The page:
Leslie in particular has a master’s degree. Instead of my hard-earned dollars paying for her keep, she could very easily make way more money than me and the taxes she pays on that income would go to building schools, bridges and improving our standard of living. But my standard of living is sacrificed to maintain the grudge of some upper-class idiots?
    Why don’t THEY pay for Pat’s and Leslie’s incarceration out of their own pocket if they’re that serious about it?

  12. Bob Goblin Gigglie Giggleo says:

    Well said Kip

  13. Stephen Craig says:

    I’ll preface my comment by saying the obvious, that everyone is entitled to their opinion, but I couldn’t disagree with you more on this issue. Holding a “grudge”? Grow up and “move one? To use those idioms to convey the reaction/behavior of the victims’ families could be more inaccurate, dismissive, if not cruel (in my opinion). It’s not as if PK stole someone’s car, robbed a bank, etc…, but well, hell we all know what she did. I can tell you, I would find it hard not to hold a “grudge” against the person(s) who slaughtered my family member whether it was fifty years ago or fifty days ago. In terms of growing up/moving on, it appears to me that all of the victims’ families have done that. That doesn’t mean, however, that by “growing up and moving on” you cease to feel what you feel, and experience all of the ramifications of being the family member of a violent crime victim, and wish to see that those responsible for your loved one’s loss pays, and perhaps in the mind of some, “pays” dearly (much like the victims in this case “paid” with their very lives). I can tell you this: as a family member of someone who has survived a violent crime, we as a family have “moved
    on”, but in doing so, we continue to be vigilant in terms of our support of loved one/victim and in making sure that the offender stays in jail for as long as possible. Look at the crime scene photos of both the Tate/LaBianca residences; look at what PK and the others did to their victims. For me, anyone who is capable of such horror, such profound loss, should never be granted parole. I don’t care how many years she’s been locked up or how much it costs. That is what my tax dollars are for. Earning a MA in jail (LVH), big deal. She only accomplished that success because she was locked up, in a controlled environment. I mean, look what she did when she was out on her own, amongst the rest of us. I would wager that the LaBianca’s would have something to say about paroling her. If they were alive. Which they are not. And we should never forget that.

  14. Fayez Abedaziz says:

    So, we have haters that focus on Leslie and Patricia and conveniently ignore the more than 1,000 lifers that have been released from California prisons since 2008 when the Supreme Court of that state ruled that the crime itself cannot be the sole determination for parole.
    And, that the behavior of an inmate is also paramount.
    If some of you say, well then they should all be in prison, that there be no release for any lifer convicted of murder, yeah, okay, but then you must, to be honest say, then, that Leslie and Patricia are being singled out and treated unfairly and illegally.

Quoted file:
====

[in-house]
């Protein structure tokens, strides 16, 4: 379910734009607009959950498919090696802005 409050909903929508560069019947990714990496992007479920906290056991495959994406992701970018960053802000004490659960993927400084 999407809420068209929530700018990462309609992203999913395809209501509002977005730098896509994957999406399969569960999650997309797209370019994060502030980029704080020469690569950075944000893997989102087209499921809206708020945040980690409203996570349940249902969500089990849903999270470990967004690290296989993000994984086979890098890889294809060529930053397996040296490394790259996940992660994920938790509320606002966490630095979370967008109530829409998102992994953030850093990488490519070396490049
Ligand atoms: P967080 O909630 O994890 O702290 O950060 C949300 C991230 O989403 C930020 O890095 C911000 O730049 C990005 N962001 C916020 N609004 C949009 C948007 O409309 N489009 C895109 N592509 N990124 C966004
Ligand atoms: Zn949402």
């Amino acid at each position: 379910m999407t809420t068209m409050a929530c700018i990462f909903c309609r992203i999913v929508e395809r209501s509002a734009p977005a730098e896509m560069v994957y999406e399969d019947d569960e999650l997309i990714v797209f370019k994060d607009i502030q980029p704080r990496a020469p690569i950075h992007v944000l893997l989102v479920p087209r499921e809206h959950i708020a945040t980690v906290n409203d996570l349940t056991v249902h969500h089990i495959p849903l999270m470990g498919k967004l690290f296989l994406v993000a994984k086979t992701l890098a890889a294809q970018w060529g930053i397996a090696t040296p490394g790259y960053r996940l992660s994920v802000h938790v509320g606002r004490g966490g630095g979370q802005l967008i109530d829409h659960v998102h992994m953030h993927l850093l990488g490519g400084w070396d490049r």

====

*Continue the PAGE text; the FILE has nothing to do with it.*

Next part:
Equal justice under the law should include with a parole.
    Amazing how so many people act as if there were no murders or crimes in California and in the nation, when they focus special hate for Leslie and Patricia, as they did for Susan.
    By the way, Leslie did not murder anyone, though she deserved a charge of first and / or second degree, I get that. If the truth be told, she should have been released years ago, as, as I stated above were many lifers, and many lifers were freed after serving 18 or so years, according to a study by Stanford Law School.

  15. Stephen Craig says:

    “Haters”? Who said anything about “hate”? If anything, if I were to use the word “hate” to describe any aspect of this sad case, is what was done to the victims on those two horrific nights. The loss of life, the terror, that I “hate” In terms of those who had once been convicted of first degree murder (in California and elsewhere) and now walk freely amongst the rest of us; an absolute travesty/injustice. But what do you expect from a state that recently paid for the sex reassignment surgery for an inmate (who I believe is one death row) at the expense of the tax payer, when services are being cut to law abiding citizens? I believe that both LVH and PK demonstrated by their brutal actions that there is something in them that is not, thankfully in the rest of us; something that enabled them to kill in the most heinous possible ways. And let’s be clear about LVH: if indeed Mrs. LB was dead at the time LVH stabbed her, that was not something that was “negotiated” by LVH. Never once have I read her stating that she agreed to participate in the carnage if and only if the victim(s) were already dead; then and only then would she take part in the stabbing. If she stabbed Mrs LB only after she had already succumbed to the assault, it was simply a coincidence that LVH stabbed her after the fact. Let’s not make LVH into something that she is not. I mean, think about it. If you know yourself, and at my age I feel I have a pretty good sense of who/what I am; I don’t care how much sex, drugs, rock-roll, and indoctrination you subject me to (and whether I am 18 or 80 is immaterial), there is no way on God’s green earth that I could participate in murder; especially the murders of absolute strangers, and in PK’s case, the murder of a pregnant woman. Whatever it takes to accomplish such deeds, I don’t have it that “gene/mutation” in me. In fact, I’d rather die first than to do something so barbaric to another person. But I understand that there are those who believe that LVH and PK have served “enough time” and are no threat to society. I get it. I just disagree.